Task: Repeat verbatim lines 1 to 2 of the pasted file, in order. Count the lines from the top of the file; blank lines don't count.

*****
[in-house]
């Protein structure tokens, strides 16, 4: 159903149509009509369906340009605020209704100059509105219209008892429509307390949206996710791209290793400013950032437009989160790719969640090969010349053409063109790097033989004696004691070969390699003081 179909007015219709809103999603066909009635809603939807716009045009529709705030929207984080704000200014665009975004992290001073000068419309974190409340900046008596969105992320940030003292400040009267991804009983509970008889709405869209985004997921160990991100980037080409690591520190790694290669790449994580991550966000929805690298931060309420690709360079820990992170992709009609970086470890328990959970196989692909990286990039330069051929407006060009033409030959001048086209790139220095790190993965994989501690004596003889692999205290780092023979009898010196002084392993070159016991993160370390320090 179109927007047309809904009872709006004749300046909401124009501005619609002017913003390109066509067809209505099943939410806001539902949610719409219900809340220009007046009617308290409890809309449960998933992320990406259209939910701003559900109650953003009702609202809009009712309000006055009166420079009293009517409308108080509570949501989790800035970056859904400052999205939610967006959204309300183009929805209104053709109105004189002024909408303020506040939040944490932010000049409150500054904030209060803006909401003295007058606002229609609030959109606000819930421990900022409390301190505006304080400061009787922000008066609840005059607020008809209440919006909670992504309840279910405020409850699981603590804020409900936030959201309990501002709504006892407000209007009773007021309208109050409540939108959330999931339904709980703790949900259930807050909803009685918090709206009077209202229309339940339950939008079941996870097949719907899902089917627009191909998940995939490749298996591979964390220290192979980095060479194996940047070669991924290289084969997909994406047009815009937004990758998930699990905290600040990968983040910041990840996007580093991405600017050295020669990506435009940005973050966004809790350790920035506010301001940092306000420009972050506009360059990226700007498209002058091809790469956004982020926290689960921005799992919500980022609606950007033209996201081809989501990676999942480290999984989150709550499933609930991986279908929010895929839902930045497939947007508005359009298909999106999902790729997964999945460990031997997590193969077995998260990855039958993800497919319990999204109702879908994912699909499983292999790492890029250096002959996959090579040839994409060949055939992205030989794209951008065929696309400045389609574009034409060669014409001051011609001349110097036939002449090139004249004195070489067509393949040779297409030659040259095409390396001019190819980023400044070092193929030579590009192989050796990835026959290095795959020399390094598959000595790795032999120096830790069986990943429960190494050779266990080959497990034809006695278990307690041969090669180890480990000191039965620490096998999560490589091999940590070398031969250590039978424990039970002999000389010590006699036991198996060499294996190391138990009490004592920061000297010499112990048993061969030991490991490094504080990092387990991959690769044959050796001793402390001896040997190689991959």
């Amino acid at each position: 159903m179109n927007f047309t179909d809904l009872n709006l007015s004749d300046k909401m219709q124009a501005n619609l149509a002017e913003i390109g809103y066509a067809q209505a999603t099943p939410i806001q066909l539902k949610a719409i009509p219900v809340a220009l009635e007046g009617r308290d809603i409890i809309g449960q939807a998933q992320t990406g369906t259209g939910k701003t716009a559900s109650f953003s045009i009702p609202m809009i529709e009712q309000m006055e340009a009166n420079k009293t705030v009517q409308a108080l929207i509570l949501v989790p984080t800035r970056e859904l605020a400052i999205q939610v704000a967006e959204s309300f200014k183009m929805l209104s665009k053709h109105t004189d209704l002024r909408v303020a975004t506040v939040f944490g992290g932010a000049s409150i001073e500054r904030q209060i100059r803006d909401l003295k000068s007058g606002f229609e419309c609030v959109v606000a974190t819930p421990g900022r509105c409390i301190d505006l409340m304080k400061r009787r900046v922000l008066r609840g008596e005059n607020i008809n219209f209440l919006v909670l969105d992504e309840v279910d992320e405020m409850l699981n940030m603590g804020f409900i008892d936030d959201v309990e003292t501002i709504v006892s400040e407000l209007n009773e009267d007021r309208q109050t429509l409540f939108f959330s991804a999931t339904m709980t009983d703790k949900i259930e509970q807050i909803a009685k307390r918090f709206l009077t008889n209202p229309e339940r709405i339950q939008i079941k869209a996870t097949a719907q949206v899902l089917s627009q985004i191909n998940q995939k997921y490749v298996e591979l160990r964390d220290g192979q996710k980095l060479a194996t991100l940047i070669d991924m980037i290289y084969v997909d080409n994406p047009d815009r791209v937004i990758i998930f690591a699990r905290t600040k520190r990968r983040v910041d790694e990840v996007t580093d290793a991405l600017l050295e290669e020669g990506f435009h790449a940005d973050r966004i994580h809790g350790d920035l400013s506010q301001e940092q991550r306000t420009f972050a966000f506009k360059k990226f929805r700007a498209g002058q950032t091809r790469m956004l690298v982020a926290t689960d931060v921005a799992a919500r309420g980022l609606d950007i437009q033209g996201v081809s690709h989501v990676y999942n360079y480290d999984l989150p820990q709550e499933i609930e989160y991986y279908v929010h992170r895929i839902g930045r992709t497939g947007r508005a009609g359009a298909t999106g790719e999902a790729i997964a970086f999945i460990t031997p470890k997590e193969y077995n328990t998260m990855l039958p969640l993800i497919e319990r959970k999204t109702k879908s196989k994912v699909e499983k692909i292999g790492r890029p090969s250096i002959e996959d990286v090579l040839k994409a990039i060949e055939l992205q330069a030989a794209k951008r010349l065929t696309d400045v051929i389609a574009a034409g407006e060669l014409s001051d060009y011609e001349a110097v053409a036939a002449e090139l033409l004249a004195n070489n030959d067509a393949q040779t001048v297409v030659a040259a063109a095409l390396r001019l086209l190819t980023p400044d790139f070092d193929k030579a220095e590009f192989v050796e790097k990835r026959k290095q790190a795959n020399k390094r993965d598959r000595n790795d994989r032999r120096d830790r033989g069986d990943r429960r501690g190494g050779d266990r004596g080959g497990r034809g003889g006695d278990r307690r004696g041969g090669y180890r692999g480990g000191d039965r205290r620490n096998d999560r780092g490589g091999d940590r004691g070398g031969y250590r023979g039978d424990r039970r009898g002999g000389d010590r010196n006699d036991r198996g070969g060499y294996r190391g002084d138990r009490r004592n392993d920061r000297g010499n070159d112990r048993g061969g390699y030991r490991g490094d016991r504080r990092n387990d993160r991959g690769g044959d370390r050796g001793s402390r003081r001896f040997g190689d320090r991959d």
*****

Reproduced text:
[in-house]
């Protein structure tokens, strides 16, 4: 159903149509009509369906340009605020209704100059509105219209008892429509307390949206996710791209290793400013950032437009989160790719969640090969010349053409063109790097033989004696004691070969390699003081 179909007015219709809103999603066909009635809603939807716009045009529709705030929207984080704000200014665009975004992290001073000068419309974190409340900046008596969105992320940030003292400040009267991804009983509970008889709405869209985004997921160990991100980037080409690591520190790694290669790449994580991550966000929805690298931060309420690709360079820990992170992709009609970086470890328990959970196989692909990286990039330069051929407006060009033409030959001048086209790139220095790190993965994989501690004596003889692999205290780092023979009898010196002084392993070159016991993160370390320090 179109927007047309809904009872709006004749300046909401124009501005619609002017913003390109066509067809209505099943939410806001539902949610719409219900809340220009007046009617308290409890809309449960998933992320990406259209939910701003559900109650953003009702609202809009009712309000006055009166420079009293009517409308108080509570949501989790800035970056859904400052999205939610967006959204309300183009929805209104053709109105004189002024909408303020506040939040944490932010000049409150500054904030209060803006909401003295007058606002229609609030959109606000819930421990900022409390301190505006304080400061009787922000008066609840005059607020008809209440919006909670992504309840279910405020409850699981603590804020409900936030959201309990501002709504006892407000209007009773007021309208109050409540939108959330999931339904709980703790949900259930807050909803009685918090709206009077209202229309339940339950939008079941996870097949719907899902089917627009191909998940995939490749298996591979964390220290192979980095060479194996940047070669991924290289084969997909994406047009815009937004990758998930699990905290600040990968983040910041990840996007580093991405600017050295020669990506435009940005973050966004809790350790920035506010301001940092306000420009972050506009360059990226700007498209002058091809790469956004982020926290689960921005799992919500980022609606950007033209996201081809989501990676999942480290999984989150709550499933609930991986279908929010895929839902930045497939947007508005359009298909999106999902790729997964999945460990031997997590193969077995998260990855039958993800497919319990999204109702879908994912699909499983292999790492890029250096002959996959090579040839994409060949055939992205030989794209951008065929696309400045389609574009034409060669014409001051011609001349110097036939002449090139004249004195070489067509393949040779297409030659040259095409390396001019190819980023400044070092193929030579590009192989050796990835026959290095795959020399390094598959000595790795032999120096830790069986990943429960190494050779266990080959497990034809006695278990307690041969090669180890480990000191039965620490096998999560490589091999940590070398031969250590039978424990039970002999000389010590006699036991198996060499294996190391138990009490004592920061000297010499112990048993061969030991490991490094504080990092387990991959690769044959050796001793402390001896040997190689991959």